VALORANT had a wild ride in its inaugural year. From the crazy show matches during beta to the epic moments in First Strike, 2020 was full of surprises for VALORANT fans.
So what teams surprised fans the most? While some like TSM were just as dominant as predicted, many others struggled and bottomed out or defied all expectations.
3. Vision Strikers
Speaking of defying expectations, Vision Strikers was formed by members of Counter Strike team MVP PK. The Korean juggernauts are by far the most dominant VALORANT team in the world, respective to their region. Now, many fans might think, “How could a team from Korea be the most dominant in a genre that’s historically run by the west?” The answer to which lies in the stats.
Vision Strikers has…
- Won every single tournament it has participated in. That’s 15 straight first-place finishes.
- Never lost a best-of series, ever. That’s 45 straight series victories.
- The most earnings out of any VALORANT team in the world, with over $100,000 in total earnings.
Even with its enormous talent, no one expected Vision Strikers to be this dominant. No one expected any team from any region to be this dominant. With an insane run stretching from its foundation in June, to the present day, no one in Korea is even close to touching the Vision Strikers. We already know it’s the best team in the region, but the question is, how will Vision Strikers fare internationally?
With the VALORANT Champions Tour set to crown a world champion at the year’s end, fans will finally get to see the kings of Korea battle against the likes of 100 Thieves, G2 Esports and Absolute Jupiter on the international stage.
T1 entered the VALORANT scene with a bang. All the way back on March 9, Braxton “brax” Pierce was signed to T1, becoming the first-ever professional VALORANT player, nearly a month before the closed beta release.
The acquisition was followed up with the signings of former iBUYPOWER teammates Keven “AZK” Larivière and Tyler “Skadoodle” Latham. In one of the most notable scandals in esports history, iBUYPOWER, an incredibly promising young squad, was banned by Valve in 2014 for match fixing. With three out of the five original members back together, the T1 teammates were ready to put their previous Counter Strike mistakes behind them and rewrite their history.
Teamed up with the talented duo of Austin “crashies” Roberts and Victor “food” Wong, T1 faced high expectations. Brax had been dominating in the beta show matches, winning four events and collecting three second-place finishes. T1 fans were ready for their favorite esports team to begin their domination of VALORANT; however, the scene was quickly catching up to brax and T1, and the fan favorites were struggling to adapt.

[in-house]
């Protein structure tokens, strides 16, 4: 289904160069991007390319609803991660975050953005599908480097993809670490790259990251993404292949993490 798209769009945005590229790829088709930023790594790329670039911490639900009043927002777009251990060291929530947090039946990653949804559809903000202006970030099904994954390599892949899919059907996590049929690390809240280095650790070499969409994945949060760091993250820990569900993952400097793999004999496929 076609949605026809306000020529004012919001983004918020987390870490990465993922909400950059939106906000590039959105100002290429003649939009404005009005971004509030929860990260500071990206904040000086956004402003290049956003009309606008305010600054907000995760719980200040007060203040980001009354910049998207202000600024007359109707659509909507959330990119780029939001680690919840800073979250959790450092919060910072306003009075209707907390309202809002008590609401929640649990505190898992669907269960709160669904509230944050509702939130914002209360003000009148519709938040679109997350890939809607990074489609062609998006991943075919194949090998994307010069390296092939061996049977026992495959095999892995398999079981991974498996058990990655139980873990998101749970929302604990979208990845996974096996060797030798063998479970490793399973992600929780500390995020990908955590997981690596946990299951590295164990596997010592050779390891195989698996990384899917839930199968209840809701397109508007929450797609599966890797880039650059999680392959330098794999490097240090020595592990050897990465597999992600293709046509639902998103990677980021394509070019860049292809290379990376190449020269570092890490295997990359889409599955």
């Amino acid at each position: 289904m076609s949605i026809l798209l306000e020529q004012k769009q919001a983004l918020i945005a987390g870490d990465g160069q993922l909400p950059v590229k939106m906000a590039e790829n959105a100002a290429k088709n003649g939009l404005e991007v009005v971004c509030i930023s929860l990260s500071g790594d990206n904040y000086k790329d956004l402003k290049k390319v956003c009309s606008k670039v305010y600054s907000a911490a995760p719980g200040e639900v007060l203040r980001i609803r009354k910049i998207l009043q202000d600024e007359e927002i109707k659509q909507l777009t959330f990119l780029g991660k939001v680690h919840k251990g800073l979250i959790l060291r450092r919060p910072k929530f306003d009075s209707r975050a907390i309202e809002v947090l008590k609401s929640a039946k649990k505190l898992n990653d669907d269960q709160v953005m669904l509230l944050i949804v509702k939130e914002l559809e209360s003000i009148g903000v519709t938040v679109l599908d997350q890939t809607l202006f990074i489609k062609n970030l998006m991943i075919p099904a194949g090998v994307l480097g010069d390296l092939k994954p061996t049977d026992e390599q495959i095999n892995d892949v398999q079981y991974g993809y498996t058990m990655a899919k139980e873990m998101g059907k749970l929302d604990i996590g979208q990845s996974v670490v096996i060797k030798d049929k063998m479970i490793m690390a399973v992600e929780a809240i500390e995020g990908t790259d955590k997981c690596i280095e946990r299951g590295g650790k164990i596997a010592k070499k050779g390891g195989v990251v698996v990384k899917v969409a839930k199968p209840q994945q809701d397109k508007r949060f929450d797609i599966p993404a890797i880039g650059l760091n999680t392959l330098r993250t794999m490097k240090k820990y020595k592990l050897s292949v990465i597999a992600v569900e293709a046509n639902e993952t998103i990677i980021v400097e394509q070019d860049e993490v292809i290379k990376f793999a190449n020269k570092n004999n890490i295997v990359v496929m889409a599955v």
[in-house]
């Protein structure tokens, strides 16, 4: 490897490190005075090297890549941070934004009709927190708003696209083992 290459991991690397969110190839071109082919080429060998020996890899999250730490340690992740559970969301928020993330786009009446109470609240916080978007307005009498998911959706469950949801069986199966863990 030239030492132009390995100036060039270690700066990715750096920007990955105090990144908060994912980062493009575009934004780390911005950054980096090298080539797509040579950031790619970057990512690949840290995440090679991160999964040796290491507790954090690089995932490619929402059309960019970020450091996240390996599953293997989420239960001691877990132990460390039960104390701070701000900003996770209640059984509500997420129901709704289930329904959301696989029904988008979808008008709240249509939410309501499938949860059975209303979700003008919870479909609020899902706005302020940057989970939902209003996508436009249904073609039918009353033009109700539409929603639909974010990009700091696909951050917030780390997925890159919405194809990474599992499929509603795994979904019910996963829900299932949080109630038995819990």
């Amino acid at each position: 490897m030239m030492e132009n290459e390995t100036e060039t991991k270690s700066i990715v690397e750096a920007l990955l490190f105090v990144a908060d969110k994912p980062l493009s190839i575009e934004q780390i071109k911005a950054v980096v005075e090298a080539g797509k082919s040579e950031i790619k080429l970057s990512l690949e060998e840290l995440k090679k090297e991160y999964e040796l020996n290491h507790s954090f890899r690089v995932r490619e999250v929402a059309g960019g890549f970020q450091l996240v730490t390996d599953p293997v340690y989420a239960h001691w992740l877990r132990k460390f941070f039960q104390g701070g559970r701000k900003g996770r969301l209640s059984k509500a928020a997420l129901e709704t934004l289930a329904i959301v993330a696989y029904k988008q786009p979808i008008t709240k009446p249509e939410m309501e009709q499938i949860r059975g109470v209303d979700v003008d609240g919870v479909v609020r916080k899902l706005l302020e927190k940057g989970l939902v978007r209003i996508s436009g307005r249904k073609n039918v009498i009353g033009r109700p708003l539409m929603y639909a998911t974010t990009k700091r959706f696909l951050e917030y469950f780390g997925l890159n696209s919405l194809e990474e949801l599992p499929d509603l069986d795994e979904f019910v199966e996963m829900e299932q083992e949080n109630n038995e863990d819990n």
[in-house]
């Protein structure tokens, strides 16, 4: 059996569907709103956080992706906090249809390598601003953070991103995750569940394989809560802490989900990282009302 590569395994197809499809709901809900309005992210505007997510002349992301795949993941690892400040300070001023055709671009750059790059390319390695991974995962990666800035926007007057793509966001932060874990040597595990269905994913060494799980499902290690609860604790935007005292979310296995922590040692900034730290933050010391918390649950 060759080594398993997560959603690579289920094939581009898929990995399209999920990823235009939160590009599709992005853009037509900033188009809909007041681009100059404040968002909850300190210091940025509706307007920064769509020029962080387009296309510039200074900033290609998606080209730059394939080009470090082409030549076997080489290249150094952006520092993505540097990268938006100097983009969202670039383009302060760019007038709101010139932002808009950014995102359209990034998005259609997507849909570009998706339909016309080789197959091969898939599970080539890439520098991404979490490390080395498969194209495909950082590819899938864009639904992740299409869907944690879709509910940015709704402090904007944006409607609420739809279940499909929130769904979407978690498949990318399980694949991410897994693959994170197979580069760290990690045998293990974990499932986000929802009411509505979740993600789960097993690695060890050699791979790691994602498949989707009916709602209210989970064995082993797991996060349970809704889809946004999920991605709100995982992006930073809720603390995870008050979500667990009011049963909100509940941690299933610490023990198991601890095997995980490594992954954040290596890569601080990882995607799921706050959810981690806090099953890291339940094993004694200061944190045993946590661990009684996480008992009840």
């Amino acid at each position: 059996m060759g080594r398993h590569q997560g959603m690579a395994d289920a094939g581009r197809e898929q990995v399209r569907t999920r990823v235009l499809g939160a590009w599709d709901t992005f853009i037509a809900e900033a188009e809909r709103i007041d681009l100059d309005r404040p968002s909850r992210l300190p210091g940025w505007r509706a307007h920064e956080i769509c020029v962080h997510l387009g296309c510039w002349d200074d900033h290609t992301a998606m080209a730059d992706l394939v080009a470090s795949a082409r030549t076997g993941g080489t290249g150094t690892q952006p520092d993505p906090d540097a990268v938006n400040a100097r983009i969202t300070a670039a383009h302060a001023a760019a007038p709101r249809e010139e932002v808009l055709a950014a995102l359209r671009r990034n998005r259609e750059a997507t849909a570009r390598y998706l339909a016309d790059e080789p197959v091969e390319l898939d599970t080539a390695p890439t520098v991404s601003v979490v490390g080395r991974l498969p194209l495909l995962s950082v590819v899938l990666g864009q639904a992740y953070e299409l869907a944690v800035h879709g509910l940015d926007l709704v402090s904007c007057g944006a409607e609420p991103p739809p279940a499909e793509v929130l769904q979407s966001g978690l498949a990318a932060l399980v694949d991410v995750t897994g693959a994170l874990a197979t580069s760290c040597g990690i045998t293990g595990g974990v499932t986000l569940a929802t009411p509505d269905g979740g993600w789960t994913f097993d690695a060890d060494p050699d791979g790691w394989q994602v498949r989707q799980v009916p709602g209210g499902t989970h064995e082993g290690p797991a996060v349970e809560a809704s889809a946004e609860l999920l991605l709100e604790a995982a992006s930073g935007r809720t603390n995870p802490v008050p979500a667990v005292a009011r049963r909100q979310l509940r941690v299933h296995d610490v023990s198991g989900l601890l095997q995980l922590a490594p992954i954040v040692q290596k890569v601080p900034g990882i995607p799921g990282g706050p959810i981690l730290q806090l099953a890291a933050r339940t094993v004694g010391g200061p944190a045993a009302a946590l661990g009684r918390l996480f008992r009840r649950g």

With the likes of Immortals, Envy, 100 Thieves, FaZe Clan and more all propping themselves into the top of North America, T1 found itself losing to all these newcomers. Its struggles eventually led to Skadoodle taking a near-two-month hiatus while he worked on his game and T1 sorted out its future.
Food and crashies were eventually cut, and the team brought in the fourth member of iBUYPOWER, Sam “DaZeD” Marine to be its in-game leader. Ha “Spyder” Jung-woo was also signed, an ex-Overwatch pro who competed under the name “Sayaplayer.”
Even with its new talent, T1’s woes persisted. While food and crashies were quickly climbing the ranks with their new team, Envy, T1 barely managed to squeeze its way into First Strike, getting knocked out in its first series against the eventual champions, 100 Thieves.
When formed, T1 was meant to be a dominant force in the North American VALORANT scene. Instead, it wound up being a middling team which struggled to separate itself from the pack. T1’s future isn’t set in stone; however, as it still possesses one of the most talented rosters on paper. Given some hard work and more time to gel, T1 could definitely find itself back on top in 2021.
In August, no one was talking about Envy. If they were, the conversation was about its inability to beat the top teams. Envy was a middle-of-the-pack roster which was able to beat its intermediate opponents, but struggled against top-tier competition. However, by the conclusion of First Strike, Envy was a bonafide top-five team in North America, pushing its way into the top three.
Envy entered the VALORANT scene in July with a roster consisting of:
Pujan “FNS” Mehta
Anthony “mummAy” DiPaolo
Jake “kaboose” McDonald
Adam “aKis” Kisseberth
Abdo “c4Lypso” Agha
After two months of not quite reaching its peak, Envy picked up former T1 players food and crashies, replacing aKis and c4Lypso. Headed by FNS, a former Counter Strike pro renown for his leadership, Envy’s new roster smashed through Pop Flash, which at the time was VALORANT’s biggest tournament to date.
Although Envy lost in the finals to Sentinels, the up-and-coming team would soon prove that its Pop Flash performance was no fluke. In the First Strike NSG Tournament, FNS and Envy rolled through their opponents, beating 100 Thieves in the finals, and claiming the first-place prize of the event. The now-feared Envy squad managed to take down Immortals in First Strike, before losing to TSM in the Semifinals.
Although no one had their attention on Envy during the summer, the team managed to defy all expectations set for them. All eyes will be on its players in 2021, as they set out to prove that they really do belong at the top of North American VALORANT.
As wild as the competitive scene was in 2020, VALORANT’s sophomore season is gearing up to be just as entertaining. The Champions Tour is set to begin in early February, and fans can only hope that it will be just as full of surprises as 2020 was.